Introduction: The global onslaught since the late 1970s of policies obsessed with levelling obstacles to free markets, the privatisation of public services and entire sectors of the economy, the marketisation of public goods and the deregulation particularly of the labour market, in short, neoliberalism as economic dogma and policy recipe is today regularly associated with developments in criminal justice, particularly with what many critical scholars today identify as a decisive punitive turn in penal policy (e.g. Garland 2001; Simon 2007; Wacquant 2001, 2009b; Young 1999). It is less certain whether the study of policing makes this association with the same intensity. It is true that the dominance of neoliberalism and the social and political restructuring it brings about is present in considerations of changes in the role, organisation and operations of the police. However, the particular paths that the sociology of the police has taken seem to be preventing a systematic unravelling of the relation between neoliberalism and change in policing. On one hand, there is a clear trend to take a wider approach to the questions of policing and security (Johnston and Shearing 2003; Loader and Walker 2007), one that draws its ancestry from an earlier bold change of focus away from the workings of the public police to a wider institutional assemblage of public and private actors involved in the provision of security (Shearing and Stenning 1981, 1983).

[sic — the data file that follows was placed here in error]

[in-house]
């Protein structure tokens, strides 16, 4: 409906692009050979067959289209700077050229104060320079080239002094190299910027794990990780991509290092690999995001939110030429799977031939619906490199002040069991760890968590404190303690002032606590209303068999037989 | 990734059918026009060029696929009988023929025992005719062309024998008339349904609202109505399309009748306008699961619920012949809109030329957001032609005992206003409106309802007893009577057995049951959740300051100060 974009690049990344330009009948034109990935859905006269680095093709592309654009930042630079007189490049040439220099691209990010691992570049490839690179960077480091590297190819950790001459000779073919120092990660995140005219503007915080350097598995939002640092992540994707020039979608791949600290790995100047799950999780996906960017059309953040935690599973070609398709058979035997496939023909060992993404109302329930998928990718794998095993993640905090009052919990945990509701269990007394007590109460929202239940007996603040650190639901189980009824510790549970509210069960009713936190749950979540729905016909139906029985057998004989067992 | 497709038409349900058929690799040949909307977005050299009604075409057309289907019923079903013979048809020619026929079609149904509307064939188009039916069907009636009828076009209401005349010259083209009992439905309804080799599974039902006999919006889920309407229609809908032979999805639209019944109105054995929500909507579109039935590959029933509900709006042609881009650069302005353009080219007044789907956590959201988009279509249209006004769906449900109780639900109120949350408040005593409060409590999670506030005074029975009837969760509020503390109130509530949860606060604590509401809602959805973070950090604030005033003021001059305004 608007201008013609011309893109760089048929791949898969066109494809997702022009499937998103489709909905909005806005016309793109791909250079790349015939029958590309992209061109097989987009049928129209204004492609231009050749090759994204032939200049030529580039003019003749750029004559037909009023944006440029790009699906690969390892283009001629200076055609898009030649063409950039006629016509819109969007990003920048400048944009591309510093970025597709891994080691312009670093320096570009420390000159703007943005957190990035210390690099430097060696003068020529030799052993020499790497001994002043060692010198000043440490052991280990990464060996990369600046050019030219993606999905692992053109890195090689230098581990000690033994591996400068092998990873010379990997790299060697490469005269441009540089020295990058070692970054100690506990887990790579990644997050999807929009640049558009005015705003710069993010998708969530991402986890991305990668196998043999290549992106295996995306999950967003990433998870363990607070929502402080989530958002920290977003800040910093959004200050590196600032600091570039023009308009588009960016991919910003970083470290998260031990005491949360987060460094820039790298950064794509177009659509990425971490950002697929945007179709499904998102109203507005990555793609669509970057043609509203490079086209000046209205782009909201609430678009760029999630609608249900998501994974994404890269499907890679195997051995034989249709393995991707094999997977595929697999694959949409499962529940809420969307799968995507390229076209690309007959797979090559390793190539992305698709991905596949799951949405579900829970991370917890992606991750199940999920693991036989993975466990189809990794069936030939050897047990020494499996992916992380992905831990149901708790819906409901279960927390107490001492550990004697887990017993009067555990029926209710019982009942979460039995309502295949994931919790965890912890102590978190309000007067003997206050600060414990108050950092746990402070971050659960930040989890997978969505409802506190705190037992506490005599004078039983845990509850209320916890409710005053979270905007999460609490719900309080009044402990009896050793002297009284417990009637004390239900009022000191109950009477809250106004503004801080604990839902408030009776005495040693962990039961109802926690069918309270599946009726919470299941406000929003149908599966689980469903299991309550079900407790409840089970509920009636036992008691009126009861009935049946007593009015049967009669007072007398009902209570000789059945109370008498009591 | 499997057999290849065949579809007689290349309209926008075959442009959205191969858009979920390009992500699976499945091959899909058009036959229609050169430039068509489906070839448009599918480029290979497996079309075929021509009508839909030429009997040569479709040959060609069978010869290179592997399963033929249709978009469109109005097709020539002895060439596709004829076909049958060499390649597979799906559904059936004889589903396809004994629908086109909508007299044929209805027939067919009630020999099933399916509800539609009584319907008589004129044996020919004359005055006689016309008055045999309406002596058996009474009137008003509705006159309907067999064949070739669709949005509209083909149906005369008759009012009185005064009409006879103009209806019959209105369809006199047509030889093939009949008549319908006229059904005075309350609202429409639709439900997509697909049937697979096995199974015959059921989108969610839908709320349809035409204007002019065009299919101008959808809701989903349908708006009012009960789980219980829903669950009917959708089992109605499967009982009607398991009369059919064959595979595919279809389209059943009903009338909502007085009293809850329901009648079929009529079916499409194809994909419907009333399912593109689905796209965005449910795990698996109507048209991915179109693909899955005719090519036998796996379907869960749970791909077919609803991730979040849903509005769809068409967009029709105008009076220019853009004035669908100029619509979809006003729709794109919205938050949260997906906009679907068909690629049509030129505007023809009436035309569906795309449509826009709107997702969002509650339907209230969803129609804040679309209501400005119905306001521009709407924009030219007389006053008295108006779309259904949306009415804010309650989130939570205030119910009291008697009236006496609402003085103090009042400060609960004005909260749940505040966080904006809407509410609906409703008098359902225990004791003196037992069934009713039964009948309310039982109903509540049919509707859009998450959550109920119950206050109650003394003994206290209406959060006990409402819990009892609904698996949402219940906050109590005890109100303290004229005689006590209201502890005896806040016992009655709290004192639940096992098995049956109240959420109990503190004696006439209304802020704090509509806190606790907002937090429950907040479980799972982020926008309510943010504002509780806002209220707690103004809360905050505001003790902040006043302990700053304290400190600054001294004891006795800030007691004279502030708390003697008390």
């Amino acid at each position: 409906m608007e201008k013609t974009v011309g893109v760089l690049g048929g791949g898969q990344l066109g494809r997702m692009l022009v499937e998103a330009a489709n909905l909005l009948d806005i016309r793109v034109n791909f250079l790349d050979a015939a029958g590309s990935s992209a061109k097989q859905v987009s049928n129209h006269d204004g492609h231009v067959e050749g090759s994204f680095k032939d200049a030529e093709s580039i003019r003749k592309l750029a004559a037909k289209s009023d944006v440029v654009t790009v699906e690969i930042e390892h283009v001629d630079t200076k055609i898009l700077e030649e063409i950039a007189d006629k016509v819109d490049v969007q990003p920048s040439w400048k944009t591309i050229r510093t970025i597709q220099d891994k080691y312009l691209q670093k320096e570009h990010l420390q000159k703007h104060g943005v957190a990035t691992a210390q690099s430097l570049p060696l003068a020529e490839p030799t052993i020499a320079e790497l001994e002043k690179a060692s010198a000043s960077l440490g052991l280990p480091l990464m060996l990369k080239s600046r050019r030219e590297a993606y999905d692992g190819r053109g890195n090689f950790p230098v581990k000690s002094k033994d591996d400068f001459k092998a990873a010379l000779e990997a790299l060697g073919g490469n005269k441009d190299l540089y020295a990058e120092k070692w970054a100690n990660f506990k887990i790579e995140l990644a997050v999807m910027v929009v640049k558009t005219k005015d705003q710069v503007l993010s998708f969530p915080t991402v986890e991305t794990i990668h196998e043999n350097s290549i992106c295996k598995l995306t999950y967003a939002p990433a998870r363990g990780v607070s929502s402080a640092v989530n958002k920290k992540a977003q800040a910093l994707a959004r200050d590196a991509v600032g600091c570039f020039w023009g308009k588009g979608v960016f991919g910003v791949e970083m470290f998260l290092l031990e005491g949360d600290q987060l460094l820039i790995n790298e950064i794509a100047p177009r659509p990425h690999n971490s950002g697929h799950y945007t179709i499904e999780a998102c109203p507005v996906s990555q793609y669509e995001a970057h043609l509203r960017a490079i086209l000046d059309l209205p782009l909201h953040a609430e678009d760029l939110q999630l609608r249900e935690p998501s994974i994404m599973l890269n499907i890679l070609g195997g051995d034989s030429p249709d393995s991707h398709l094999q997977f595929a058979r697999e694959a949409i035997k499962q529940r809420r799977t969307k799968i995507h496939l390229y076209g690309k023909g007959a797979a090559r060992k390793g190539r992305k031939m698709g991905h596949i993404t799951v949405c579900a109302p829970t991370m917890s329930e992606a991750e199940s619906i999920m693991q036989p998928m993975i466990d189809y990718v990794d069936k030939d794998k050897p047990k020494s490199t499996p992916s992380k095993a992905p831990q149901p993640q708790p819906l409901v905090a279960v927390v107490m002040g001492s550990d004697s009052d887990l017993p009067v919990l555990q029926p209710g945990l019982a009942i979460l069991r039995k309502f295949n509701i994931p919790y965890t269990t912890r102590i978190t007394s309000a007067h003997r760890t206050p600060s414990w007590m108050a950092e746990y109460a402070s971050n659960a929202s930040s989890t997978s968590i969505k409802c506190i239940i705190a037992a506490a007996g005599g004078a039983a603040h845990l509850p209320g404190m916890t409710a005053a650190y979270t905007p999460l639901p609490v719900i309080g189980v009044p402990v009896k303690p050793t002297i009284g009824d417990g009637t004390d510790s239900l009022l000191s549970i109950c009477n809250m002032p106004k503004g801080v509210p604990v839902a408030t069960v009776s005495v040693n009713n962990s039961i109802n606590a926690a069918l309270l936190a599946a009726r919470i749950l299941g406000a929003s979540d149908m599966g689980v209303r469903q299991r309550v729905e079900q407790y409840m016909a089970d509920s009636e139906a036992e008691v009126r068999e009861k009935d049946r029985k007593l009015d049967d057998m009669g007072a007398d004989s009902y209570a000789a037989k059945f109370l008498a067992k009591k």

|Title of host publication
|Subtitle of host publication
|Markets, Privatisation and Justice
|Philip Whitehead, Paul Crawshaw
|Number of pages
|Published - 1 Jan 2010